This photograph looks like a typical retail checkout counter, albeit blurry and pixelated. I stopped in here recently and realized that the employees were all wearing name tags that also had a bar code visible (it appeared to be PDF417-formatted).
Uses for Bar Codes in Retail
Besides for the occasional terrible gas station that relies on scanning IDs, most retail establishments will rely on the good ‘ol Gilbarco key system (managers have different keys than cashiers, so they can override purchases and voids), or they may have mag-stripe or bar code-based systems that allow employees to scan a badge to quickly authorize a price override or similar.
Wearing any sort of authentication that has visual features (such as a bar code), is the same as wearing a name tag with your PIN or password below it. A simple photograph makes duplication trivial. Furthermore, wearing a bar code introduces parity, making a clone much more likely to function since the data is verifiable.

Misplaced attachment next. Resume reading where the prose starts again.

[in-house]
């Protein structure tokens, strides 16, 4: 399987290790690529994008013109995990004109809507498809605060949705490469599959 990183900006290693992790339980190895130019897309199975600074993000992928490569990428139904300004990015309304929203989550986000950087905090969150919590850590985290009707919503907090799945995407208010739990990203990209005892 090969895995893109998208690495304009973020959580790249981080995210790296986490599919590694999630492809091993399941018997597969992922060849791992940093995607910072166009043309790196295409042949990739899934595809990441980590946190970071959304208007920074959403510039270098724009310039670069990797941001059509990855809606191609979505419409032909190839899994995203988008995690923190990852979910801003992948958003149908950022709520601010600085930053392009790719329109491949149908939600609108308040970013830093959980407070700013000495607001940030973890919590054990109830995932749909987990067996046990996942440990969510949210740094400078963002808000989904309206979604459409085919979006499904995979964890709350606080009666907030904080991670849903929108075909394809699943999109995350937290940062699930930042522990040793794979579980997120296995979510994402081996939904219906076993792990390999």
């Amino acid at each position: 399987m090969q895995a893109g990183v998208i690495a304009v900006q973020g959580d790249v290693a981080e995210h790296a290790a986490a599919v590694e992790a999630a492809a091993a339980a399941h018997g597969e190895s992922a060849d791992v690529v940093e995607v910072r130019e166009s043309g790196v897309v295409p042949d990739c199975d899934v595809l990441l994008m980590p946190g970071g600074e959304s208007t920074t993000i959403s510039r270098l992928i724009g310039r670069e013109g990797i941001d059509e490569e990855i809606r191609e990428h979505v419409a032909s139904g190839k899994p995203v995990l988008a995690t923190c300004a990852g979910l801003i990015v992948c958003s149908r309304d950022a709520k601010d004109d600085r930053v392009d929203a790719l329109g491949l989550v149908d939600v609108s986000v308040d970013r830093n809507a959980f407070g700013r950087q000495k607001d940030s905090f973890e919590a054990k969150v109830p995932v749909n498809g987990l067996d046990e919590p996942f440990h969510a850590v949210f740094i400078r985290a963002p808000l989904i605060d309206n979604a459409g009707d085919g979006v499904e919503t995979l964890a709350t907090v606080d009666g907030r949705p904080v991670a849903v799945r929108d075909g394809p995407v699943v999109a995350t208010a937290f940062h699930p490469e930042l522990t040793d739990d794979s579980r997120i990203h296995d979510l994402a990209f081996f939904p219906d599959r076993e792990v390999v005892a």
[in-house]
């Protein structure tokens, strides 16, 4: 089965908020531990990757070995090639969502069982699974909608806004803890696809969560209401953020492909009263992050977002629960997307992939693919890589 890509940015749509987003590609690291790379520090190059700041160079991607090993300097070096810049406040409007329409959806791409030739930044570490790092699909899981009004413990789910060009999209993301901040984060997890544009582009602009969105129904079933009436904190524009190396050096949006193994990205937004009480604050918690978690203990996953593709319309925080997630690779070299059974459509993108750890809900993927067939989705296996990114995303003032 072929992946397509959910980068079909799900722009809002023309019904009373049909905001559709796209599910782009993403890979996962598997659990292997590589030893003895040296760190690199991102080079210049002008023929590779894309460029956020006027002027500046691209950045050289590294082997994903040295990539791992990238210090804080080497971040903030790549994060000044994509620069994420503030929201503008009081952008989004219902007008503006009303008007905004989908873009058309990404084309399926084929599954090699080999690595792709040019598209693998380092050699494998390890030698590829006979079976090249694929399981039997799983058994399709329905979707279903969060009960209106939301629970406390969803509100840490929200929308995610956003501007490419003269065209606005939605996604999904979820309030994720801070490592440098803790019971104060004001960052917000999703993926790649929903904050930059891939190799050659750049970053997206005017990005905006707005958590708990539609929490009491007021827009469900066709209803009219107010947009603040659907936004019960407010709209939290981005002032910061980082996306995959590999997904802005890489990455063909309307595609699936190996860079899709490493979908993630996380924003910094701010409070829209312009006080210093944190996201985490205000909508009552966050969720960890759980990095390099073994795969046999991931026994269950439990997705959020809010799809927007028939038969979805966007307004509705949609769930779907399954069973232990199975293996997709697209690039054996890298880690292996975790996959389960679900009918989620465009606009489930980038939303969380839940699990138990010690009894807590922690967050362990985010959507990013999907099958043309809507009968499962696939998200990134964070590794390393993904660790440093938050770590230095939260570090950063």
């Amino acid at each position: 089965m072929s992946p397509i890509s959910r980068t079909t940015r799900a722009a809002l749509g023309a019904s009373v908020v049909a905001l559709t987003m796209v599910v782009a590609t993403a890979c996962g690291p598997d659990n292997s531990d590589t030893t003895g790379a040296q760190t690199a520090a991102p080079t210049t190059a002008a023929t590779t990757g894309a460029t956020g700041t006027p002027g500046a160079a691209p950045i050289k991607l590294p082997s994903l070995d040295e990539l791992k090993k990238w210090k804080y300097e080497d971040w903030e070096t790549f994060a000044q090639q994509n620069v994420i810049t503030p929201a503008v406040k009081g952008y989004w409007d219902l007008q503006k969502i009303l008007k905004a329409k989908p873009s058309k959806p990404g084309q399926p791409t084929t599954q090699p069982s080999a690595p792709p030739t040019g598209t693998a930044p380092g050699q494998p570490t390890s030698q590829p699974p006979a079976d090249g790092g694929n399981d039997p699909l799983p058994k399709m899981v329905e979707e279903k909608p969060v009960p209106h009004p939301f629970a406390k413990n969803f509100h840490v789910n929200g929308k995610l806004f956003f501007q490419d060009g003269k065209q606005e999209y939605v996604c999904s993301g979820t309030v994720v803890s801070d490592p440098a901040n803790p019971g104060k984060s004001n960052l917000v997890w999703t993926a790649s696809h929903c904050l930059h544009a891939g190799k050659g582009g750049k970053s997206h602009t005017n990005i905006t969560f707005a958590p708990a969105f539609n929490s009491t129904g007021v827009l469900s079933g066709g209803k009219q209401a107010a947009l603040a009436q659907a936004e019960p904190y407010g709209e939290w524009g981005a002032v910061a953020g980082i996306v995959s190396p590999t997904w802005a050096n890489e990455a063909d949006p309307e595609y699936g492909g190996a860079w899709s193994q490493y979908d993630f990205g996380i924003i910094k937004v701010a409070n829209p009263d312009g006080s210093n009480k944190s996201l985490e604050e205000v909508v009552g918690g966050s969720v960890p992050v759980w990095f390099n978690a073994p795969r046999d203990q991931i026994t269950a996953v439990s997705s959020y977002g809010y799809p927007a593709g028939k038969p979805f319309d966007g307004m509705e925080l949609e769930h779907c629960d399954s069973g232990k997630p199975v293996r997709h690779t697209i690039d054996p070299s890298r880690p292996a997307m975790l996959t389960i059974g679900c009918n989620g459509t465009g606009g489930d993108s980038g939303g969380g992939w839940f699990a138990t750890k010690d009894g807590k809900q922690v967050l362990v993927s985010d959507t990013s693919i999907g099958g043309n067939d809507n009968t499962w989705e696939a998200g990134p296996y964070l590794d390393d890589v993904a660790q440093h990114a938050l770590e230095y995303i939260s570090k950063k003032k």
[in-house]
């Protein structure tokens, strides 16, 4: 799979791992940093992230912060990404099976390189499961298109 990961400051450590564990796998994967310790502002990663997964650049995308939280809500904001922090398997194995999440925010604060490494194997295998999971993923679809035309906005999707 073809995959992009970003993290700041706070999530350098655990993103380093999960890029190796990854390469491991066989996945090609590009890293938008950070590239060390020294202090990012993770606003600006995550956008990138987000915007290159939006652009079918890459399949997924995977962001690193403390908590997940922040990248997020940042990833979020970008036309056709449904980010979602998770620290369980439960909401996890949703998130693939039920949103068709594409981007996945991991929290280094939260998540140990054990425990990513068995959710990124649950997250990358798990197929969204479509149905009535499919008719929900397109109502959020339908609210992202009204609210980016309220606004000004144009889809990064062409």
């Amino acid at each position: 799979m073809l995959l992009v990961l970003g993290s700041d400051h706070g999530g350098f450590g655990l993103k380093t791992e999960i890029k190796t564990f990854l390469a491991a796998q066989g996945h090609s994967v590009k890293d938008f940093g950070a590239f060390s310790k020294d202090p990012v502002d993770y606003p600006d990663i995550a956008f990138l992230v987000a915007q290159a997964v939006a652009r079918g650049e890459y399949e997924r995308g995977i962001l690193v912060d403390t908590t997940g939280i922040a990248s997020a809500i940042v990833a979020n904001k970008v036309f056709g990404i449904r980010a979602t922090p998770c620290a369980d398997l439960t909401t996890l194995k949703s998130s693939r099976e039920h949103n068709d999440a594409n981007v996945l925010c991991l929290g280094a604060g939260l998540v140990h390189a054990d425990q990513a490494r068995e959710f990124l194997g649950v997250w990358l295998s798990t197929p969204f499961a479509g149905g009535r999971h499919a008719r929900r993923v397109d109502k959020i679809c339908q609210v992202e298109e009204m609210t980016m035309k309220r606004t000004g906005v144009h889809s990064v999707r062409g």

This is similar to also wearing your keys on a neck lanyard, since doing so makes copying the bitting easy.
Place these authentication values somewhere else. Don’t put them on the back of the name tag, because that can move around and become visible. Multifactor can work here too. If an employee scans or swipes an authentication piece, require them to also enter a PIN/password. This ensures lost or forged badges cannot be used to trick your PoS system.